(Originally recorded 2019-05-28)
In this lecture we introduce a new paradigm in parallelism: distributed memory. Distributed memory computing is the easiest way to scale up a system – one just adds more computers. But it is also the most challenging type of system to program and to achieve actual scalability. All of those computers are separate computers and the “parallel program” running on them is an illusion – each computer in the distributed system is running its own separate program. An aggregate computation is comprised from these individual programs through specific communication and coordination operations (which, again, are local operations in each program).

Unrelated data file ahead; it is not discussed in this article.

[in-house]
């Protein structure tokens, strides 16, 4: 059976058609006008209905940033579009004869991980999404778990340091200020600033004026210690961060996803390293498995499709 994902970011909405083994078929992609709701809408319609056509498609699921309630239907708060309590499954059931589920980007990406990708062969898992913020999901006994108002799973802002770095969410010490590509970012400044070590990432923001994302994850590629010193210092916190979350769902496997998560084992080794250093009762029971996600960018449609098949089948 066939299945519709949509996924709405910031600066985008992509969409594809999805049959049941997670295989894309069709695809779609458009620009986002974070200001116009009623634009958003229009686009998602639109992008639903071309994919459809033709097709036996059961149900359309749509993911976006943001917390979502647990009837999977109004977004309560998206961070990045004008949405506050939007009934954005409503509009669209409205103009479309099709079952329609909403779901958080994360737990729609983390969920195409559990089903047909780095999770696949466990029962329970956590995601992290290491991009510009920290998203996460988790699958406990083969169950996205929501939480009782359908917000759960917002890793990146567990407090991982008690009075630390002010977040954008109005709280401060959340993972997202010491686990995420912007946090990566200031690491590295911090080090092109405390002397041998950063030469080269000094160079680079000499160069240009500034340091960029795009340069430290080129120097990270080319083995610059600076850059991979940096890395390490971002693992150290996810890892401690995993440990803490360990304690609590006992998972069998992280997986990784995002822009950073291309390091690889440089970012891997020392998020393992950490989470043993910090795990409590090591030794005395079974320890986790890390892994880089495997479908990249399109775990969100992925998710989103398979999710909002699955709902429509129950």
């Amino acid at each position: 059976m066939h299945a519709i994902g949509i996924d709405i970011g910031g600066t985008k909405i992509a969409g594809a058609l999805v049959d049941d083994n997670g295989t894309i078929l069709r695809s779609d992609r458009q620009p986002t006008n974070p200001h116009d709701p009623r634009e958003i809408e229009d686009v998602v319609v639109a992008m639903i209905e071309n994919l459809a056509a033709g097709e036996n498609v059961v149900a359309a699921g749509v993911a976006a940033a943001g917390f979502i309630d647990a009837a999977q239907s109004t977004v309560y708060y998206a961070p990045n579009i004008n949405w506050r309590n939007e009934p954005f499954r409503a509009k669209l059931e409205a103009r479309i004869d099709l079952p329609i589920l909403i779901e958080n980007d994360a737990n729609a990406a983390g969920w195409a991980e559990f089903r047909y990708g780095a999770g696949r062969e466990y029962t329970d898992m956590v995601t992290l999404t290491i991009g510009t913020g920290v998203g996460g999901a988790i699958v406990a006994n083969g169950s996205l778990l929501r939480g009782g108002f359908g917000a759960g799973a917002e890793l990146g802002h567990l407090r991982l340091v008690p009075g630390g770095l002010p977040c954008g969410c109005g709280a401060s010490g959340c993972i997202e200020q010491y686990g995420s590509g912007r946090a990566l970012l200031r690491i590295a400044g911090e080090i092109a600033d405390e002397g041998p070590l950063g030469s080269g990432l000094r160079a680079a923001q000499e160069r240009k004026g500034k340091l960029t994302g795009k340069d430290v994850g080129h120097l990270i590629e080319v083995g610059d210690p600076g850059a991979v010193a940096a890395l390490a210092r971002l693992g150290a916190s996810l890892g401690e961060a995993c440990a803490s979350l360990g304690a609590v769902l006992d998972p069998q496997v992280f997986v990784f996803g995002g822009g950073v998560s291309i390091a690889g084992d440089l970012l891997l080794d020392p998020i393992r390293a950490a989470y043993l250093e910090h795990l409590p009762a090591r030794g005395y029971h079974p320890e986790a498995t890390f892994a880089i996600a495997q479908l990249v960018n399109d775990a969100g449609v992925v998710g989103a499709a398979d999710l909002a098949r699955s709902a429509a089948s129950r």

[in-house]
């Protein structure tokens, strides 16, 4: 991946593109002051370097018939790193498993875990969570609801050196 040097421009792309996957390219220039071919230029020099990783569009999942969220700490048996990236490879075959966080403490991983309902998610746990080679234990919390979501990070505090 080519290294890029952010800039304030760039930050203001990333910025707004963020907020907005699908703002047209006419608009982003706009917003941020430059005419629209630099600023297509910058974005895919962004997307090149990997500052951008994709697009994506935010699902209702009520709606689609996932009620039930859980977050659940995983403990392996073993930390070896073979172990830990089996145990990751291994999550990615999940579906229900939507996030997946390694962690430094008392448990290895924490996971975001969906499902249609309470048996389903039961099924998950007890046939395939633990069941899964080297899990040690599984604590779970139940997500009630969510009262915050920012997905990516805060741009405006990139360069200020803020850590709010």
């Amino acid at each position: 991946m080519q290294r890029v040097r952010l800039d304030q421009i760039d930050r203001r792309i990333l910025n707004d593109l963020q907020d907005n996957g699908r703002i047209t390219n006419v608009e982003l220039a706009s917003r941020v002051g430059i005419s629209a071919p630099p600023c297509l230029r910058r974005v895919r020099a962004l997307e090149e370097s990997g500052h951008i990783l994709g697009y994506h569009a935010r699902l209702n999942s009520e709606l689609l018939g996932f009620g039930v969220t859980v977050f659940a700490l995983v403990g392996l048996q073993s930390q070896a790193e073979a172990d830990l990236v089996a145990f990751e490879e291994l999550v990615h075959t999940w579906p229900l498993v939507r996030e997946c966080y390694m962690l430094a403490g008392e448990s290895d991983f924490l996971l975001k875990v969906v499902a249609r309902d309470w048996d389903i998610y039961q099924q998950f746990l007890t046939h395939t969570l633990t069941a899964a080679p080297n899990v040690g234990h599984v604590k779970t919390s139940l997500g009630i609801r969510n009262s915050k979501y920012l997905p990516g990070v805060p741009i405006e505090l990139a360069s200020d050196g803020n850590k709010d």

Abstractly, this mode of computation is known as “communicating sequential processes.” The realization of this model in modern HPC is known as “Single Program, Multiple Data” (SPMD) and carried out in practice with the Message Passing Interface (MPI).